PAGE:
Secure Transportation and Executive Protection News for Thursday, August 16th, 2018
In Driving News
Three Seconds To Safety – Surge of Carjacking
There has been a surge of carjacking throughout the US and in other countries.
In ISDA’s opinion, the number of carjackings may vary from year to year, but it is not a new phenomenon, they have been and always will be a problem. The threat of carjackings is an issue that you may want to bring to the attention of those you protect.
The Three Seconds to Safety booklet is available for free on iBooks and on SecurityDriver.Com
Autonomous Vehicle Levels
It seems that every news agency and certainly every auto-enthusiast magazine and blog are discussing autonomous vehicles and the technology that goes into making vehicles self-driving. What isn’t really discussed or understood is that there are different levels of self-driving. According to the Society of Automotive Engineers, there are 6 levels of automation.
Level 0 – is full manual mode. The driver is in full control of the vehicle and performs all driving tasks.
Level 1 – Driver Assistance. The vehicle is controlled by the driver, but some driving assist features may be included in the vehicle design. GM’s adaptive cruise control would be an example of Level 1.
Level 2 – Partial Automation. The vehicle has combined automated functions, like acceleration and steering, but the driver must remain engaged with the driving task and monitor the environment at all times. Examples of level 2 include helping vehicles to stay in lanes and self-parking features.
Level 3 – Conditional Automation. The driver is a necessity, but is not required to monitor the environment, The driver must be ready to take control of the vehicle at all times with notice. Level 3 vehicles are capable of managing on a freeway journey, excluding on- and off-ramps and city driving. Feature example is Tesla’s Auto Pilot.
Level 4 – High Automation. The vehicle is capable of performing all driving functions under certain conditions. The driver may have the option to control the vehicle. A Level 4 vehicle is capable of completing an entire journey without driver intervention, even operating without a driver at all, but the vehicle does have some constraints. As an example, a Level 4 vehicle may be confined to a certain geographical area (i.e. geofenced), or it could be prohibited from operating beyond a certain speed. A Level 4 vehicle likely still maintains driver controls like a steering wheel and pedals for those instances in which a human may be required to assume control. There are no Level 4 production vehicles available to consumers.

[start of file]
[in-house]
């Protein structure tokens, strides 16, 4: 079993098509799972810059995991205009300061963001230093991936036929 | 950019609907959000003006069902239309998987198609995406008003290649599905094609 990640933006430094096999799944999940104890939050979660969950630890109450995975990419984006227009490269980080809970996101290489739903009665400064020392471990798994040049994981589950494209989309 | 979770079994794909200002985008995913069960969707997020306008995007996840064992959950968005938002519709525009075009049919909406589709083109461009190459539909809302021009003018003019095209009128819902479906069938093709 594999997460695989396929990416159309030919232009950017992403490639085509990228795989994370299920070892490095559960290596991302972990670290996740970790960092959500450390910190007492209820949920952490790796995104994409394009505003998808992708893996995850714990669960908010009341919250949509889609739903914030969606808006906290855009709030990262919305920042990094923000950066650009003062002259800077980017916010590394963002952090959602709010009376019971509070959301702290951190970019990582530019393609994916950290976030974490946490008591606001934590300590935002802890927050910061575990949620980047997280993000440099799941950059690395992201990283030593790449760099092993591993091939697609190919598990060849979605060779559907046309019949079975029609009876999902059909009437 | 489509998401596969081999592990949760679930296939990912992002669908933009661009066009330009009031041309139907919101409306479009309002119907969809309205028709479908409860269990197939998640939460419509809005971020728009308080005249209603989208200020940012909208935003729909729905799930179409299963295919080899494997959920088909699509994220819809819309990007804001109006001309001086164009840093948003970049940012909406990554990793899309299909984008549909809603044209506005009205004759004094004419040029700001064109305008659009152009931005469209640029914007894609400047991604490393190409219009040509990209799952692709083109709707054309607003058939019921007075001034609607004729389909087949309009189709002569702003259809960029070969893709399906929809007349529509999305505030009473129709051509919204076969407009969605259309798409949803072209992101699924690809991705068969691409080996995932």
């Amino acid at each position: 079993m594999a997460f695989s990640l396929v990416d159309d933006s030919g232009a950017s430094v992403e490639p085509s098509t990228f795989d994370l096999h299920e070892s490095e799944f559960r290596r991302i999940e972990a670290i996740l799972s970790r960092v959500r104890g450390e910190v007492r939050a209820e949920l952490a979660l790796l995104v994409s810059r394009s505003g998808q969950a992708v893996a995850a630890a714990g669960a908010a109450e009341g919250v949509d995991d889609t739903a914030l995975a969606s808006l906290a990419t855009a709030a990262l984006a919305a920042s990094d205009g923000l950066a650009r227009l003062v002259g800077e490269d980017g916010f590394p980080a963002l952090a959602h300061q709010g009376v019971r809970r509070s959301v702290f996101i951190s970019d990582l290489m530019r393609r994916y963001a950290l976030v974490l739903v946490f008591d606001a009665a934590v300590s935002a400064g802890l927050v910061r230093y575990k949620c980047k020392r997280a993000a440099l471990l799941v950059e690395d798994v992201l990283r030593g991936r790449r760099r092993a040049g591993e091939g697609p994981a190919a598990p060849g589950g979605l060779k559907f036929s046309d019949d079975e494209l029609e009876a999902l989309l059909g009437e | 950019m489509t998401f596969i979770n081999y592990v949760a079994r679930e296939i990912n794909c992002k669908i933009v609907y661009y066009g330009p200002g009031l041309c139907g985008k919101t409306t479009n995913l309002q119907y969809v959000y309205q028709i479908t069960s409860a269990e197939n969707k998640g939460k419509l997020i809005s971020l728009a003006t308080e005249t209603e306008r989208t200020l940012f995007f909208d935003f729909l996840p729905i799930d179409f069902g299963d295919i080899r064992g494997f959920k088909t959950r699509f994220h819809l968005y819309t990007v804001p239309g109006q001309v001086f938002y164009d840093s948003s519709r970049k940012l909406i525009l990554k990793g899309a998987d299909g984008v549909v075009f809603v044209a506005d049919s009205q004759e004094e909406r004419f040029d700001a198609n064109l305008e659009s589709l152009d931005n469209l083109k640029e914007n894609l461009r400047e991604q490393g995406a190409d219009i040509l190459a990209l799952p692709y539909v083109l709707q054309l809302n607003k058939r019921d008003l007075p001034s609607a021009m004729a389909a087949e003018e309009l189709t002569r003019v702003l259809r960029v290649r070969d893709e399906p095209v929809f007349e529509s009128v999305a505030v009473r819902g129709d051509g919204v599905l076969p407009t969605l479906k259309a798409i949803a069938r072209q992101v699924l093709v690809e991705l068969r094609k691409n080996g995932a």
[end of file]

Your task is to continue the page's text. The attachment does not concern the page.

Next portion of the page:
Level 5 – Full automation. The vehicle is capable of performing all driving functions under all conditions. The driver may have the option to control the vehicle. A Level 5 vehicle is capable of complete hands-off, driverless operation under all circumstances. A Level 5 autonomous vehicle is unconstrained geographically and theoretically able to travel at all speeds in safety, thanks to advanced software and vehicle-to-vehicle and vehicle-to-environment communications.
Although there is a big push to get to level 5, manufacturers have some way go to just to create a level 5 – Ford states by 2021 they will have produced a level 5 vehicle, Honda says by 2020, but it will be years and perhaps decades before getting level 5 to consumers. A lot has to happen along the way. Such as vehicle to vehicle communications, the vehicle to road and satellite communications and all the infrastructure that goes into making it all work.
Links to all news stories mentioned in this news briefing are available at the archive website securitydrivernews.libsyn.com. You can also listen to past news briefings and leave comments.
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